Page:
Wet Ink 2010: Choral music meets percussion | TheUnion.com

Wet Ink 2010: Choral music meets percussion

A high spot in the music calendar is Wet Ink 2010. The performance is on June 22 and promises to be the best yet. First, it’s a free concert by Nevada County Composers Cooperative (NCCC), thanks to a grant from the California Arts Council. For the first time, three local choruses and their conductors, Ryan Murray’s Music in the Mountains, Rod Baggett’s Nevada Union High School, and Ken Hardin’s Sierra Master Chorale, will be singing separately and as a massed chorus.

The program includes world premieres by local composers Jerry Grant and Mark Vance, as well as works by Emmy winning Don Davis, Washington composer Alex Shapiro and Mendocino resident Jay Sydeman. This intriguing program features the newest of new music with the oldest forms of music-making, the human voice and percussion, with the Sacramento Percussion Group, led by Daniel Kennedy, professor at Cal State University Sacramento.

Kennedy’s Group will explore instruments from the traditional to the unexpected and even the seemingly comical. Cans, rattles, shakers, “lion’s roars,” and claves feature in John Cage’s classic, the complex, abstract and primal Third Construction.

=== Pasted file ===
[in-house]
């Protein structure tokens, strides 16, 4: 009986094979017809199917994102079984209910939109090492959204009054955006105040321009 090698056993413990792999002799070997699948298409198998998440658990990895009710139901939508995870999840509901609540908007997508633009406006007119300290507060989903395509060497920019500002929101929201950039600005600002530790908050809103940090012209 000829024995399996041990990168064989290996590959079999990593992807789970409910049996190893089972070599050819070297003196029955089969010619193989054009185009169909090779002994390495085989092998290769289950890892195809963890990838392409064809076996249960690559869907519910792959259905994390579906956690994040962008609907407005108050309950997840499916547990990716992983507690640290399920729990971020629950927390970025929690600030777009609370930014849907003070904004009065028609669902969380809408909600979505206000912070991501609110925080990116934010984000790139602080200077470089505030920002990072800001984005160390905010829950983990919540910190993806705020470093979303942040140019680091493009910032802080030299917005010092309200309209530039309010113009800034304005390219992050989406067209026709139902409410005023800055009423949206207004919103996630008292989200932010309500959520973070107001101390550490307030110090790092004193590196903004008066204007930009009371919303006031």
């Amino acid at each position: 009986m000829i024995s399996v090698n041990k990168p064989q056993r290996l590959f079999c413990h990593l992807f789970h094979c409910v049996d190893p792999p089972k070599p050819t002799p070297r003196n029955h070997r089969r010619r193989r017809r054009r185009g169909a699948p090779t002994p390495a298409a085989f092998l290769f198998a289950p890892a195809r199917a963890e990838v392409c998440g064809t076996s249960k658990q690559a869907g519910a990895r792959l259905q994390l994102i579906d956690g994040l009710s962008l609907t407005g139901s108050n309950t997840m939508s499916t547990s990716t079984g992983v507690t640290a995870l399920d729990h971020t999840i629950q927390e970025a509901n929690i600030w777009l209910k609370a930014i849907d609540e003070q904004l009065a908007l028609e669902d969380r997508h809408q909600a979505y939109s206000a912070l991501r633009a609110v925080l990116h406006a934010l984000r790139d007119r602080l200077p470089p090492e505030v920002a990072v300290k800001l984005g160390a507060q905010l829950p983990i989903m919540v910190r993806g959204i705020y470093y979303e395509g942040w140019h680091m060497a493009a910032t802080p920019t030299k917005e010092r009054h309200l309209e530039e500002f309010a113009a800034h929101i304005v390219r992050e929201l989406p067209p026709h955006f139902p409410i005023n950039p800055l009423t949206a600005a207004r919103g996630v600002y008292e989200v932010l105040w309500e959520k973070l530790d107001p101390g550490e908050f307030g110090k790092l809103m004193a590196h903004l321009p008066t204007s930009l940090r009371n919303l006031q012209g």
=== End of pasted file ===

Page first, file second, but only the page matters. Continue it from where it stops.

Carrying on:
The mellifluous marimba is the medium of Steve Reich’s beautiful minimalist Nagoya Marimbas. Mark Appelbaum’s Catfish is quirky, colorful and intricate.

The Group will join the massed choruses for new works, settings of words appropriate for our times. Jerry Grant’s But Have Not Love, with text from St. Paul, “If I have not love, I am only a resounding gong or a clanging cymbal,” displays love’s beauty, tenderness and endurance. Mark Vance’s For Whom the Bell Tolls, from John Donne’s No Man is an Island, for chorus, brass quartet, piano, and percussion, reminds us of our interdependence. How better to demonstrate that than with a choir of 200, ages 15-80, all singing together.

Sydeman’s new Duo, promising “everything and the kitchen sink” in a work he describes as “technically demanding, rhythmically formidable, structurally challenging.”

By contrast, Don Davis’ Illicit Felicity, composed for the thriller movie Bound, performed by Ken Hardin, pianist. Another voice is in the soaring tones of Richard Altenbach’s violin, singing through Alex Shapiro’s electronic soundscape in Vista.

New Music is alive and well with 12 composers, over 200 performers, (singers, brass players, pianists, and a violinist), three conductors, and who knows how many instruments. Free admission, but tickets must be presented, available from Music in the Mountains Box Office, (530) 265-6124, or online at MusicInTheMountains.org

Visit the Composers’ Web site for more about the event at ComposersCooperative.org

What: NCCC presents with Music in the Mountains Annual Wet Ink new music concert

When: 7:30 p.m. Tuesday, June 22

Where: Amaral Family Center at the Nevada County Fairgrounds

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